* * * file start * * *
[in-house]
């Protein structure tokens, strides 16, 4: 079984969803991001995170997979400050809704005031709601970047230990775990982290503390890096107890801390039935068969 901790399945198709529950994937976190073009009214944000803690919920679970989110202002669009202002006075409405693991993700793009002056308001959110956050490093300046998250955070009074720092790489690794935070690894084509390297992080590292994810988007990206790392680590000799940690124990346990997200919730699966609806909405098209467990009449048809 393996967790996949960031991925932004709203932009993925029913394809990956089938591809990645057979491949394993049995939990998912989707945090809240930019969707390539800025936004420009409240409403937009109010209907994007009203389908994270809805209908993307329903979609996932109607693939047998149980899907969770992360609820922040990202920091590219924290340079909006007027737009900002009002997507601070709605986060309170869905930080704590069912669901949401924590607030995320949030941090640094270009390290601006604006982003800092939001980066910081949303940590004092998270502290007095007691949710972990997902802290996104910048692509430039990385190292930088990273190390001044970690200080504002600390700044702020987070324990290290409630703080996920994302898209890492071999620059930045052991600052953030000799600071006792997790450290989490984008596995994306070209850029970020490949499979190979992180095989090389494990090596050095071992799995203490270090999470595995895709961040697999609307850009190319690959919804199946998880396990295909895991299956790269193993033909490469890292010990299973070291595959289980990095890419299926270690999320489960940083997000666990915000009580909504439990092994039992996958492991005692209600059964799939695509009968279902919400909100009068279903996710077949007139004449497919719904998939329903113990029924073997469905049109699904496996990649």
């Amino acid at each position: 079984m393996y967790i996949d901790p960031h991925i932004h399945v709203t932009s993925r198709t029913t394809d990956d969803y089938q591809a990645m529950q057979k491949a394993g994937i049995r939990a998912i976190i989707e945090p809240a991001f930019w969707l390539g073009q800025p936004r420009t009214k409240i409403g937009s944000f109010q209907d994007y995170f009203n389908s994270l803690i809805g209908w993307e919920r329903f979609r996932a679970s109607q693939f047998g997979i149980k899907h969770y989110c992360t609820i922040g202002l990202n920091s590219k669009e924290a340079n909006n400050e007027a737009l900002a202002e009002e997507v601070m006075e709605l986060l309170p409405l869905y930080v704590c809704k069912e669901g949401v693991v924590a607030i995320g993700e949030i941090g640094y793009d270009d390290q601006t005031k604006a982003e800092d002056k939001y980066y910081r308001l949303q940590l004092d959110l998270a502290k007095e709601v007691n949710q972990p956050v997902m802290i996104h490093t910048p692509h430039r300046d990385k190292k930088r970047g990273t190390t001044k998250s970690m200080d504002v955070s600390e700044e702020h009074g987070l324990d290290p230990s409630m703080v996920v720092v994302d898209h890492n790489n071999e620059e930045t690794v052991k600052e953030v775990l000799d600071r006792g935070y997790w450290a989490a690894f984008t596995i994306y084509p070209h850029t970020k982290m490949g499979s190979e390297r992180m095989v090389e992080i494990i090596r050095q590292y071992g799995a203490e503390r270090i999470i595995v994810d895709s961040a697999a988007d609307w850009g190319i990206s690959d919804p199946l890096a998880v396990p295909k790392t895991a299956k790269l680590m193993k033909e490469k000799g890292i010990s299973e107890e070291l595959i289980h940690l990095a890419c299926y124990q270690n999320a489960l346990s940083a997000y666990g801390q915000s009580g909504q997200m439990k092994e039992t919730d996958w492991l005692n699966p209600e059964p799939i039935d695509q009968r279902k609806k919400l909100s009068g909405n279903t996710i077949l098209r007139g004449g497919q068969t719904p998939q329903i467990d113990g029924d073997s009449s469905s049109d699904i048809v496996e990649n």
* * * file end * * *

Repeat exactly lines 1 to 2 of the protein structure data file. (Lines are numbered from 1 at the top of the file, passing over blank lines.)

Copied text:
[in-house]
């Protein structure tokens, strides 16, 4: 079984969803991001995170997979400050809704005031709601970047230990775990982290503390890096107890801390039935068969 901790399945198709529950994937976190073009009214944000803690919920679970989110202002669009202002006075409405693991993700793009002056308001959110956050490093300046998250955070009074720092790489690794935070690894084509390297992080590292994810988007990206790392680590000799940690124990346990997200919730699966609806909405098209467990009449048809 393996967790996949960031991925932004709203932009993925029913394809990956089938591809990645057979491949394993049995939990998912989707945090809240930019969707390539800025936004420009409240409403937009109010209907994007009203389908994270809805209908993307329903979609996932109607693939047998149980899907969770992360609820922040990202920091590219924290340079909006007027737009900002009002997507601070709605986060309170869905930080704590069912669901949401924590607030995320949030941090640094270009390290601006604006982003800092939001980066910081949303940590004092998270502290007095007691949710972990997902802290996104910048692509430039990385190292930088990273190390001044970690200080504002600390700044702020987070324990290290409630703080996920994302898209890492071999620059930045052991600052953030000799600071006792997790450290989490984008596995994306070209850029970020490949499979190979992180095989090389494990090596050095071992799995203490270090999470595995895709961040697999609307850009190319690959919804199946998880396990295909895991299956790269193993033909490469890292010990299973070291595959289980990095890419299926270690999320489960940083997000666990915000009580909504439990092994039992996958492991005692209600059964799939695509009968279902919400909100009068279903996710077949007139004449497919719904998939329903113990029924073997469905049109699904496996990649």